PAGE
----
If you see the word “biodegradable” on a product or packaging, are you more likely to buy it?
In today’s “green” obsessed economy, consumers love to see feel-good words like “biodegradable” or “recyclable” on the things they buy. Unfortunately, few consumers actually realize what these words mean, confusion that marketers exploit to grab sales from the eco-concious (See: 95% of Eco Products Commit Greenwashing Sins).
“It’s no secret that consumers want products that are environmentally friendly, and that companies are trying to meet that need,” Jessica Rich, Director of the Federal Trade Commission’s Bureau of Consumer Protection, said in a recent statement regarding deceptive biodegradable plastics claims. “But companies that don’t have evidence to support the environmental claims they make about their products erode consumer confidence and undermine those companies that are playing by the rules.”
But some packaging experts say it’s time to banish the word biodegradable from our sustainability vocabulary, suggesting that another word would more accurately communicate the truth about a material’s true eco-friendliness.
“The problem with the B word? Its connotation that it’s always a good thing and never a bad thing,” writes Adam Gendell, project manager at GreenBlue’s Sustainable Packaging Coalition, in a column for Packaging Digest. He goes on to point out that while we all have a favorable image of biodegradability, its benefit has a lot to do with where the item actually ends up.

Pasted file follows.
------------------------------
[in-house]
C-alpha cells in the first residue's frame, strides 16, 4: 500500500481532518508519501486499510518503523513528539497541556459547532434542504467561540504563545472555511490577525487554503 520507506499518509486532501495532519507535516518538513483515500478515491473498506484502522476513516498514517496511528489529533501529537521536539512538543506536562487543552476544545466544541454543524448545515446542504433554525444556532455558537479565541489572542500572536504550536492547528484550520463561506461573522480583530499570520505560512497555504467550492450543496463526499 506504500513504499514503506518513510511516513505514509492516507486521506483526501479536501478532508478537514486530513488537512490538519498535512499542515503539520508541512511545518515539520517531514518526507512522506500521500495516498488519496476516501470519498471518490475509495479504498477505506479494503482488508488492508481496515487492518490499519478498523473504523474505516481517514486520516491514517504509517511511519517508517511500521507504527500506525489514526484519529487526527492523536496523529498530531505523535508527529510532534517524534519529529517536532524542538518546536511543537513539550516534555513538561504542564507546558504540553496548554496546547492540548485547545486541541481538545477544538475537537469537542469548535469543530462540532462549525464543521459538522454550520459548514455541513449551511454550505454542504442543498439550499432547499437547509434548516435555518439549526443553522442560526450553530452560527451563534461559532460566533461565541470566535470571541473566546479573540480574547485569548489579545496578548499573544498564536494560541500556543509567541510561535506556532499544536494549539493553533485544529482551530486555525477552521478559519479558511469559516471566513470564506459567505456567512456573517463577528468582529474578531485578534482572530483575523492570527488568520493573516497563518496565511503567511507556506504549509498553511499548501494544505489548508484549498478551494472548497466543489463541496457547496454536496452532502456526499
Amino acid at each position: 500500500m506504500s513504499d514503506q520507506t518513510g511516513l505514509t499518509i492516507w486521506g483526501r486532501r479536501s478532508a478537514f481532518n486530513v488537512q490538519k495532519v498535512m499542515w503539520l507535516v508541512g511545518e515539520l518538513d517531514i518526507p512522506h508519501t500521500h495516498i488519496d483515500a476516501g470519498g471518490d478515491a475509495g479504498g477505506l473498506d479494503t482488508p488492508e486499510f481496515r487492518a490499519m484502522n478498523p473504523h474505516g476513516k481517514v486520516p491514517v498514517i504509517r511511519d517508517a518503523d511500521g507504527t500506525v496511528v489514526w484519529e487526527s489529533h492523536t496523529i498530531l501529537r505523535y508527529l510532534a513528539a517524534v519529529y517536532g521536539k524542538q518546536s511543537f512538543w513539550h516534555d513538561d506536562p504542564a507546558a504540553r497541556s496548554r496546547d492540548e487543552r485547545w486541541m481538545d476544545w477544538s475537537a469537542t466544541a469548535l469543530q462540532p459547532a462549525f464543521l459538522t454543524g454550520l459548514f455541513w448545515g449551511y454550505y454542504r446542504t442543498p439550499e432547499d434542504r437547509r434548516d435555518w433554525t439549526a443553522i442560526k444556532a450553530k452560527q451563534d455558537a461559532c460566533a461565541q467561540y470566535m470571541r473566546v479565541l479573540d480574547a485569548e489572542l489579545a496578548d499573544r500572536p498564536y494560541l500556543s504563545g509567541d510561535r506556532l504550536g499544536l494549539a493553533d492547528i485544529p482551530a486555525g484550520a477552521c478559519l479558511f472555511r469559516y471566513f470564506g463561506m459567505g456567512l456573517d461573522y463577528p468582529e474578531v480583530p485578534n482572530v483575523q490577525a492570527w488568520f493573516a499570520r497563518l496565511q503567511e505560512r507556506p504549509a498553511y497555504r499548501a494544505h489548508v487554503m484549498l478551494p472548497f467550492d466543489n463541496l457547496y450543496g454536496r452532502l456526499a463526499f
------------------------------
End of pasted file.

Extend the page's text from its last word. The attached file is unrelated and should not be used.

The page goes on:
“No matter what we do, a lot of packaging will end up in a landfill where it’s unlikely that biodegradability will do it any good,” Gendell continues. “In the oxygen-deprived enclosure of a landfill, things biodegrade anaerobically, which essentially is a big word meaning they generate a lot of methane as they decompose. Methane, you may have heard, is an extra-potent greenhouse gas. Landfills are the third biggest source of manmade methane emissions to the atmosphere. If trash didn’t have that pesky quality of biodegradability, landfills would be a bit more benign.”
Crazy, right? Our over-use of the word biodegradable could actually be harming the environment! But Gendell isn’t all doom and gloom. He suggests a more accurate alternative, for the packaging industry and beyond: compostability.
“The concept of compostability is constantly becoming better defined and it’s this C word, not the B word, that tells us if a package has the potential for a beneficial end-of-life scenario involving its decomposition. So yes, a package can be biodegradable and not compostable,” Gendell explains.
Compostability — meaning the ability to break down and returning to a soil-like state — is closer to what many of us visualize when we see the word biodegradable, which is why Gendell things it should replace the B word.
Do you agree that the term “biodegradable“ does more harm than good? How often do you see or seek out products made for compostability? Share your thoughts in a comment.
Image: Richard Masoner
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